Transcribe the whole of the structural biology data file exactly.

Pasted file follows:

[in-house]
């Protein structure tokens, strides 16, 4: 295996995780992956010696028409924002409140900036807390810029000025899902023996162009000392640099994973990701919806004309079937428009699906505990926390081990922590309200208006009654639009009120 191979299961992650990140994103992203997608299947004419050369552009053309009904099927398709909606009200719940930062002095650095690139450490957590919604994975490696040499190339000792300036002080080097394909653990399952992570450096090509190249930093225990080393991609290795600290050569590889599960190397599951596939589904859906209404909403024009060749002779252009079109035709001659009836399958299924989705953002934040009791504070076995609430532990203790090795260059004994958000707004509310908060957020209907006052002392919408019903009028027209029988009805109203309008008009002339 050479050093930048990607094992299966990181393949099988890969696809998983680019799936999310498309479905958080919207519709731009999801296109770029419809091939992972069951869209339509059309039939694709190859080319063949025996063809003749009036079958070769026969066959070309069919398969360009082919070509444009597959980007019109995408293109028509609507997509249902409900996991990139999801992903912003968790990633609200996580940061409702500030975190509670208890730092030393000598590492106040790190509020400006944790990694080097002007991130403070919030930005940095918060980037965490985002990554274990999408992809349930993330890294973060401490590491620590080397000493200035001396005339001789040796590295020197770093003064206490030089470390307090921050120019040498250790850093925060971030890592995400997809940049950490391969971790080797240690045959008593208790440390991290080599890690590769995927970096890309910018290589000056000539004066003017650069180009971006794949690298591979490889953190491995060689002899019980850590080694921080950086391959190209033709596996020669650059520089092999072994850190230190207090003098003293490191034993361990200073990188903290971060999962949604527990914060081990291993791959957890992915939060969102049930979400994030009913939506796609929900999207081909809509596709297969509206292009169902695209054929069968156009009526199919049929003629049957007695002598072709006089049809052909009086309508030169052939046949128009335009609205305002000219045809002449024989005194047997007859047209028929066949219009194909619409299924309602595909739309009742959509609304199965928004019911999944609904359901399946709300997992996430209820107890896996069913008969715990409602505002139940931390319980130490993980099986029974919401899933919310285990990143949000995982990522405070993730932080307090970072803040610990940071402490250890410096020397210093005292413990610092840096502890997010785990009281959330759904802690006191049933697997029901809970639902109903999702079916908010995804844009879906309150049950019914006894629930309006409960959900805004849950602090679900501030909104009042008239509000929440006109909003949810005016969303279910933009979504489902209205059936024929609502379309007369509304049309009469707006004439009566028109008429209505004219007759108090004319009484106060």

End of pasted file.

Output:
[in-house]
């Protein structure tokens, strides 16, 4: 295996995780992956010696028409924002409140900036807390810029000025899902023996162009000392640099994973990701919806004309079937428009699906505990926390081990922590309200208006009654639009009120 191979299961992650990140994103992203997608299947004419050369552009053309009904099927398709909606009200719940930062002095650095690139450490957590919604994975490696040499190339000792300036002080080097394909653990399952992570450096090509190249930093225990080393991609290795600290050569590889599960190397599951596939589904859906209404909403024009060749002779252009079109035709001659009836399958299924989705953002934040009791504070076995609430532990203790090795260059004994958000707004509310908060957020209907006052002392919408019903009028027209029988009805109203309008008009002339 050479050093930048990607094992299966990181393949099988890969696809998983680019799936999310498309479905958080919207519709731009999801296109770029419809091939992972069951869209339509059309039939694709190859080319063949025996063809003749009036079958070769026969066959070309069919398969360009082919070509444009597959980007019109995408293109028509609507997509249902409900996991990139999801992903912003968790990633609200996580940061409702500030975190509670208890730092030393000598590492106040790190509020400006944790990694080097002007991130403070919030930005940095918060980037965490985002990554274990999408992809349930993330890294973060401490590491620590080397000493200035001396005339001789040796590295020197770093003064206490030089470390307090921050120019040498250790850093925060971030890592995400997809940049950490391969971790080797240690045959008593208790440390991290080599890690590769995927970096890309910018290589000056000539004066003017650069180009971006794949690298591979490889953190491995060689002899019980850590080694921080950086391959190209033709596996020669650059520089092999072994850190230190207090003098003293490191034993361990200073990188903290971060999962949604527990914060081990291993791959957890992915939060969102049930979400994030009913939506796609929900999207081909809509596709297969509206292009169902695209054929069968156009009526199919049929003629049957007695002598072709006089049809052909009086309508030169052939046949128009335009609205305002000219045809002449024989005194047997007859047209028929066949219009194909619409299924309602595909739309009742959509609304199965928004019911999944609904359901399946709300997992996430209820107890896996069913008969715990409602505002139940931390319980130490993980099986029974919401899933919310285990990143949000995982990522405070993730932080307090970072803040610990940071402490250890410096020397210093005292413990610092840096502890997010785990009281959330759904802690006191049933697997029901809970639902109903999702079916908010995804844009879906309150049950019914006894629930309006409960959900805004849950602090679900501030909104009042008239509000929440006109909003949810005016969303279910933009979504489902209205059936024929609502379309007369509304049309009469707006004439009566028109008429209505004219007759108090004319009484106060």